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Dynamic and Static Data

As well as understanding the distinction between metadata and instance data, it is important to understand that the data in WMI is categorized further as either dynamic or static. A simple rule of thumb is that metadata is inherently static and instance data more often is dynamic. As with all generalizations, however, there can always be exceptions to the rule.

Dynamic data is characterized by frequent change. Instance data commonly falls into this category, because the values associated with instance data often change during a managed object's lifetime. For example, the value assigned to a property that represents the amount of free space left on a disk partition is dynamic in nature, because during the day-to-day operation of the disk drive, the value normally will change. Other reasons that the data may change include:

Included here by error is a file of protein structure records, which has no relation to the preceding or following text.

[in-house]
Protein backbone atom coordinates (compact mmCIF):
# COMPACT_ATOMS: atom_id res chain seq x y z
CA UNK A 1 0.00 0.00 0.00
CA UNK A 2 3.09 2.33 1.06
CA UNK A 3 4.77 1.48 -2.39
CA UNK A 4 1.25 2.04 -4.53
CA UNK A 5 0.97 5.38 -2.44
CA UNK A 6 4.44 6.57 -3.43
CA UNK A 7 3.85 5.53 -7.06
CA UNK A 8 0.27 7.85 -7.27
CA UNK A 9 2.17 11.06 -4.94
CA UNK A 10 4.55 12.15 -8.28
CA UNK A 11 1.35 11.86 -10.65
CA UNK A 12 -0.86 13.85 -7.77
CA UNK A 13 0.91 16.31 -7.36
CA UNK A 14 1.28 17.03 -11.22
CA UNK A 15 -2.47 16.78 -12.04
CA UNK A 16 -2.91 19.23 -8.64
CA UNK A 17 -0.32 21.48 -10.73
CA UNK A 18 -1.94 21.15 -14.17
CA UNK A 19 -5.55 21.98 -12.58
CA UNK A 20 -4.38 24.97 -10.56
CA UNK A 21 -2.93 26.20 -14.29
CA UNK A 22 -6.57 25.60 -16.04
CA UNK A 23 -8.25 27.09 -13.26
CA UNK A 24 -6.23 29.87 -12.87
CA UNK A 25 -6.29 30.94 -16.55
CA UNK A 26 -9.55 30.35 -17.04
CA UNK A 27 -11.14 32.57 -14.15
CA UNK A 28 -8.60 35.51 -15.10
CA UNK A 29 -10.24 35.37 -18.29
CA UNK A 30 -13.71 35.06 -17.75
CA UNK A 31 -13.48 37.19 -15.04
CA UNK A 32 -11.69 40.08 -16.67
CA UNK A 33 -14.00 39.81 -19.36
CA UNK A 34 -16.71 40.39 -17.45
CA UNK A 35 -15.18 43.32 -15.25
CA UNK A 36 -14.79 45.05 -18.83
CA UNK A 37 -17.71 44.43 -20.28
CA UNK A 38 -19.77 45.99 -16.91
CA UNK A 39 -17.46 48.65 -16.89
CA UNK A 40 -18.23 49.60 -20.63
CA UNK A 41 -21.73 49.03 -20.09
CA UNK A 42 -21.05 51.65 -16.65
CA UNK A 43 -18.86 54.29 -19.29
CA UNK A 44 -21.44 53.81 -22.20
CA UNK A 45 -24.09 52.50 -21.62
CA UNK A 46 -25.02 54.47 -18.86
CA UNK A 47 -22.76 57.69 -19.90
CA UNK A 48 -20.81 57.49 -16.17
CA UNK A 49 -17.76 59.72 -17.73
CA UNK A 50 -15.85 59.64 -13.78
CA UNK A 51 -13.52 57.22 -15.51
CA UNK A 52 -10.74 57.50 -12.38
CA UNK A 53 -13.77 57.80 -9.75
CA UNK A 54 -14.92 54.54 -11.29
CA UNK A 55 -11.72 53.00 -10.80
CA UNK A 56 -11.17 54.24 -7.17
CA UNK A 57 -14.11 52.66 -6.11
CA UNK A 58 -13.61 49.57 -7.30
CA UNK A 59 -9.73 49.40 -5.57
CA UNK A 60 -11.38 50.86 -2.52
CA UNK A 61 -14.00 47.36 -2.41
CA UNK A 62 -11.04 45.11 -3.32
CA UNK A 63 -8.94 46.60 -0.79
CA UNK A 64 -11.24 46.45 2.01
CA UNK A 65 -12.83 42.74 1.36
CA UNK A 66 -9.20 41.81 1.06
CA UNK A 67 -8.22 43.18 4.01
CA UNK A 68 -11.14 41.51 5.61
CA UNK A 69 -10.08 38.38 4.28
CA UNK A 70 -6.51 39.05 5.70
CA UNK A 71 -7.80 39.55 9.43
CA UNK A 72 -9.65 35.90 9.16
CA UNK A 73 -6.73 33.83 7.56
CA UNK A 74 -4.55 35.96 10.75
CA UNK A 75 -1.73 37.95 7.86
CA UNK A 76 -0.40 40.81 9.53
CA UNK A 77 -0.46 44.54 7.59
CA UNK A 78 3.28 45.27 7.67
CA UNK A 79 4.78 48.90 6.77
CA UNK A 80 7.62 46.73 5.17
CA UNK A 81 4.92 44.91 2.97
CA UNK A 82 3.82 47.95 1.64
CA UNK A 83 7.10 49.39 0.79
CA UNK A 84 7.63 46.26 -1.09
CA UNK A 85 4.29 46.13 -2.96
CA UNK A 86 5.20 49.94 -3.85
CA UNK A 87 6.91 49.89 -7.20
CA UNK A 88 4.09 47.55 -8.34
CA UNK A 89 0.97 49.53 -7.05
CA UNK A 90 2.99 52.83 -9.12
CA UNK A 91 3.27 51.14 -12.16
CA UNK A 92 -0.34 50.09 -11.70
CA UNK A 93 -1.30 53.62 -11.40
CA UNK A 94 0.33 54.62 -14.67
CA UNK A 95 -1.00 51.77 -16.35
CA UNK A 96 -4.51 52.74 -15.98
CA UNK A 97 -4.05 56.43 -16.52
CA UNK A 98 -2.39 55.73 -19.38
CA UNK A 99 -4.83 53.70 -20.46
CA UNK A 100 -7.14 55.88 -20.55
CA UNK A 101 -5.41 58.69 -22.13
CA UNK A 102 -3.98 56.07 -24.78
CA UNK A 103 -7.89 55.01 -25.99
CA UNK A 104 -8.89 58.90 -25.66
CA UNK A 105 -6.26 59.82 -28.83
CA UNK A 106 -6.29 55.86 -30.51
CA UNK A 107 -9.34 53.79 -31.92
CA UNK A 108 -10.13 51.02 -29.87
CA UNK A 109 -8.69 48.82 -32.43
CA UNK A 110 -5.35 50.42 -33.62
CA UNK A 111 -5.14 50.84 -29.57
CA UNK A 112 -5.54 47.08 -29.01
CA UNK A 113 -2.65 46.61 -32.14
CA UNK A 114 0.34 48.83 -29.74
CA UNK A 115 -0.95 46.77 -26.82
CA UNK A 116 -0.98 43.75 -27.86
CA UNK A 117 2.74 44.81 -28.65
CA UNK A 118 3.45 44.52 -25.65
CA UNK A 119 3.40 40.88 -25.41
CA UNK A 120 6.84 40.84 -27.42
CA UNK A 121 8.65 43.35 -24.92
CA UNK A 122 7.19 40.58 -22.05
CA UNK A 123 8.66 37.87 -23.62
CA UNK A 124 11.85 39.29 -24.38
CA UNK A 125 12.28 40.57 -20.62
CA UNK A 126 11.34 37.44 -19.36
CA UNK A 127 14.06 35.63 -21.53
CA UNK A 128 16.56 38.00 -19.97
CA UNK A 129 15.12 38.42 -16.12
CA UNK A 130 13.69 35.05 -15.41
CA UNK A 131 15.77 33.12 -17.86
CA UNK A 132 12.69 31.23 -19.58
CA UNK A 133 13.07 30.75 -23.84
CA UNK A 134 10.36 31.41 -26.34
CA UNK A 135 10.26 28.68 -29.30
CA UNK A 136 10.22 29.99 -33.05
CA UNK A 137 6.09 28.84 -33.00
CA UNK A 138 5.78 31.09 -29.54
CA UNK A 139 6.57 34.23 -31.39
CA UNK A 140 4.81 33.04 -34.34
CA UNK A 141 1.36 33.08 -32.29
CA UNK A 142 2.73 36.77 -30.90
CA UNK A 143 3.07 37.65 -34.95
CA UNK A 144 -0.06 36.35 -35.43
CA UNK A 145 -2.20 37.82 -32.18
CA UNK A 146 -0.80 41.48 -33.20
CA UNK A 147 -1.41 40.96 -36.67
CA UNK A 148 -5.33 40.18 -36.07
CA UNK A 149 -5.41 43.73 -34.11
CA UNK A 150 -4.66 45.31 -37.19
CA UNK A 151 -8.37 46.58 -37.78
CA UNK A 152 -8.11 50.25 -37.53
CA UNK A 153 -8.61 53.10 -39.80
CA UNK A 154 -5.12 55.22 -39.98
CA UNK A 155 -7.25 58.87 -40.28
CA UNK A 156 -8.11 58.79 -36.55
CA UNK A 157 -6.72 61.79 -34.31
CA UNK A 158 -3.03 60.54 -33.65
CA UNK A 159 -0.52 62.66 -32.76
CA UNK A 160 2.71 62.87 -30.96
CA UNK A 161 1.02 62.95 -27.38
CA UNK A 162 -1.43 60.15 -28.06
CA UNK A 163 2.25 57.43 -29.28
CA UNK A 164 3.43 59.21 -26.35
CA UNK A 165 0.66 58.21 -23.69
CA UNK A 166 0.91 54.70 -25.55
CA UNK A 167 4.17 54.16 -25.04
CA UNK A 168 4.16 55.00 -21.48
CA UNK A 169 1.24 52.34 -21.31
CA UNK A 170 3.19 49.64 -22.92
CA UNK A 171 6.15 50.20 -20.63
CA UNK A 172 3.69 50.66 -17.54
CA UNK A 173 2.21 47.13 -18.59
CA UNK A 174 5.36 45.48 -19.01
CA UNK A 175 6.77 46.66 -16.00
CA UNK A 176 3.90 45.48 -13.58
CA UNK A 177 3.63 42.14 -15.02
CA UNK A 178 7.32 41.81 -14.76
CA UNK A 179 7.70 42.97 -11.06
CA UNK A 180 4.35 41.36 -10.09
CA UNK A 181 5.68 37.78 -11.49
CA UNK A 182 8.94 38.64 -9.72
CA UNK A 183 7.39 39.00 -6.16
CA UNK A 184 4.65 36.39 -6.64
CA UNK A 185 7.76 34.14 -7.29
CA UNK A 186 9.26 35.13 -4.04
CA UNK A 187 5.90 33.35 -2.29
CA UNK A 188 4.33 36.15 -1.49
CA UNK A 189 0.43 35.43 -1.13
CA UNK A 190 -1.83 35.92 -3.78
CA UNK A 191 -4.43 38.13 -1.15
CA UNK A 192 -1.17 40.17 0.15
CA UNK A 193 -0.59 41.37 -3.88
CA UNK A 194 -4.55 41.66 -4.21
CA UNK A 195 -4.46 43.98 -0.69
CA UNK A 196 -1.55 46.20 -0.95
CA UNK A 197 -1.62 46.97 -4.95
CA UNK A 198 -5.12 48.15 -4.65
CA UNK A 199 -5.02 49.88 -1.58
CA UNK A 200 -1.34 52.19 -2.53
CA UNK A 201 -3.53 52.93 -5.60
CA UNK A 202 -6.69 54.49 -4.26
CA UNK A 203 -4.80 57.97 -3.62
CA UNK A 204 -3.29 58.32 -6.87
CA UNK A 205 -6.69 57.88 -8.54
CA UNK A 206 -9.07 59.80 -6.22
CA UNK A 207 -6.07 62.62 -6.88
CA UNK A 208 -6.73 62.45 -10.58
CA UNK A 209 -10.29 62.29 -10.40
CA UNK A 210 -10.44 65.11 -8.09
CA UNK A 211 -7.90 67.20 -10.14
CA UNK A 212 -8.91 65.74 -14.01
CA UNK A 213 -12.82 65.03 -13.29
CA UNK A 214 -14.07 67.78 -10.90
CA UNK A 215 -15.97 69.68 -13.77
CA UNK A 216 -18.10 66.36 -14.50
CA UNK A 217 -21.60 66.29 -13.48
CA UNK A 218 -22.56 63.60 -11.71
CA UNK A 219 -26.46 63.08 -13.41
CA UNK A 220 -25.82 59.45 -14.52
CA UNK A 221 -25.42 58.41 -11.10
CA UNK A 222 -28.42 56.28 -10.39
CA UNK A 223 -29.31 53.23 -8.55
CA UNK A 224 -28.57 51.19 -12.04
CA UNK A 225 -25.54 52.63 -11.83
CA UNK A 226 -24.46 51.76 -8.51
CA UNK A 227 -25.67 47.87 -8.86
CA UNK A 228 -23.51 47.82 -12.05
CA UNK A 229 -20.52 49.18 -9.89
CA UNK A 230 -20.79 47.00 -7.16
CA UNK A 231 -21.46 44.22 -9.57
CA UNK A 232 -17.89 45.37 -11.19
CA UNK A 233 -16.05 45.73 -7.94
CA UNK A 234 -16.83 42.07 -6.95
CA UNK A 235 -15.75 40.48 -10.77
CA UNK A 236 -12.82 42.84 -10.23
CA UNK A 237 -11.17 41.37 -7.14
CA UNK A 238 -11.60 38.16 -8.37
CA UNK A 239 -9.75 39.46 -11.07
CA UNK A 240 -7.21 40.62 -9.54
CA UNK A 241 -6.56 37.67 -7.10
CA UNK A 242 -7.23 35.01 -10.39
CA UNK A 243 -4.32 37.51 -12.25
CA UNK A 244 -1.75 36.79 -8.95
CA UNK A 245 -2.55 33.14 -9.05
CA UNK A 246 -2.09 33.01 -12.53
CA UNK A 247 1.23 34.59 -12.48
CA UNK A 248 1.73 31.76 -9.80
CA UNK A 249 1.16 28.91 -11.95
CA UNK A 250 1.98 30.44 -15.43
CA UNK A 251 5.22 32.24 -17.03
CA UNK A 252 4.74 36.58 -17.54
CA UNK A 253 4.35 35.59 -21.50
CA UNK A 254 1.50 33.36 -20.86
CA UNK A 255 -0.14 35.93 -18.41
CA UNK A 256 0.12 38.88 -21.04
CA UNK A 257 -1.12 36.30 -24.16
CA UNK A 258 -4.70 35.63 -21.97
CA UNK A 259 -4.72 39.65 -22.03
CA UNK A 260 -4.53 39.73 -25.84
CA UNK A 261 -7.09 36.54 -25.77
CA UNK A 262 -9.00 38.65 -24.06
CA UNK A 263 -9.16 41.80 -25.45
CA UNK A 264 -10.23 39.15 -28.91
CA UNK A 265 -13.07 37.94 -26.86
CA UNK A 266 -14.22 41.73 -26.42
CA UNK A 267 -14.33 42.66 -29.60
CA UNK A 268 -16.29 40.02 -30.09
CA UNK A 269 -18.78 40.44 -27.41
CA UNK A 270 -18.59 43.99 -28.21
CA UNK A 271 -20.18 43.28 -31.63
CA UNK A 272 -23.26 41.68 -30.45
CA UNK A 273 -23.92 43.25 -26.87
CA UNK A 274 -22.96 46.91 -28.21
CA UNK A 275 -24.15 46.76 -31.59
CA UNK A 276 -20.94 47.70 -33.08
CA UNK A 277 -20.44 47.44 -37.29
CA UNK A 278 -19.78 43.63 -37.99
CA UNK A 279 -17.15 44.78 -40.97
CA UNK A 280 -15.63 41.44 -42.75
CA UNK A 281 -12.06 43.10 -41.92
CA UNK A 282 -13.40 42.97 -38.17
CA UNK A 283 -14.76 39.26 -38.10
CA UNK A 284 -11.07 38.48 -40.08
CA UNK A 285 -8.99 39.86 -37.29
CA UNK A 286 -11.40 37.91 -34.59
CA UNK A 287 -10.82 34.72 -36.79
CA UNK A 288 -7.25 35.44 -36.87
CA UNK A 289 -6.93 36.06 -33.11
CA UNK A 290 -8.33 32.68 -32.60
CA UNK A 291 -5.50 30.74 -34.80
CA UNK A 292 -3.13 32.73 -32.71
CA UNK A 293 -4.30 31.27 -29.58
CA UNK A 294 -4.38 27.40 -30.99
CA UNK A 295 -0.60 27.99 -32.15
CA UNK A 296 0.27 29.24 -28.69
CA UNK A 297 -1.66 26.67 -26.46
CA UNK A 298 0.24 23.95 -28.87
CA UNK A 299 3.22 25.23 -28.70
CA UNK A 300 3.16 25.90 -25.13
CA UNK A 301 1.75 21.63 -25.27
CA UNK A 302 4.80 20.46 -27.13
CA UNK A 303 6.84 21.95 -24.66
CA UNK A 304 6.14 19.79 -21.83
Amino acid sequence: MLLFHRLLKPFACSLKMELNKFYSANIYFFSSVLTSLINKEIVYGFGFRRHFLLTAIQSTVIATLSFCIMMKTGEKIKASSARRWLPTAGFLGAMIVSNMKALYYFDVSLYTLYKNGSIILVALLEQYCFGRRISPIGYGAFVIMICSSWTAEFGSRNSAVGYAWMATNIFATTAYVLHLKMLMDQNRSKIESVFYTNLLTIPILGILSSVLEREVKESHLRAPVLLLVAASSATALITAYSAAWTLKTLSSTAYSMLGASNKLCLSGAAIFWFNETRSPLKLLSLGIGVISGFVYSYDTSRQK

The data may persist in other places, such as Active Directory, a database, the Internet, or simply a file on disk.

A WMI class can have properties that are retrieved from several sources, thus unifying separate data sources into one logical means of accessing it and its relationships. For example, the Win32_Service might obtain the Started property at run time and most of the other properties from the registry.

Static data is slow or nonchanging data, such as class or association definitions or a static property value such as a BIOS version number (although these values can change if the BIOS is stored on flash memory that can be reprogrammed) or a manufacturer's name. WMI class definitions often fall into this category because the classes that define a managed object do not change with great frequency.

Dynamic data (for example, the Read_errors value in the Value column in Table 4.1), is provided externally by WMI providers. Static data and metadata are stored in the CIM repository.

Table 4.1 Metadata Examples

Property (metadata)

Type (metadata)

Value (instance data)












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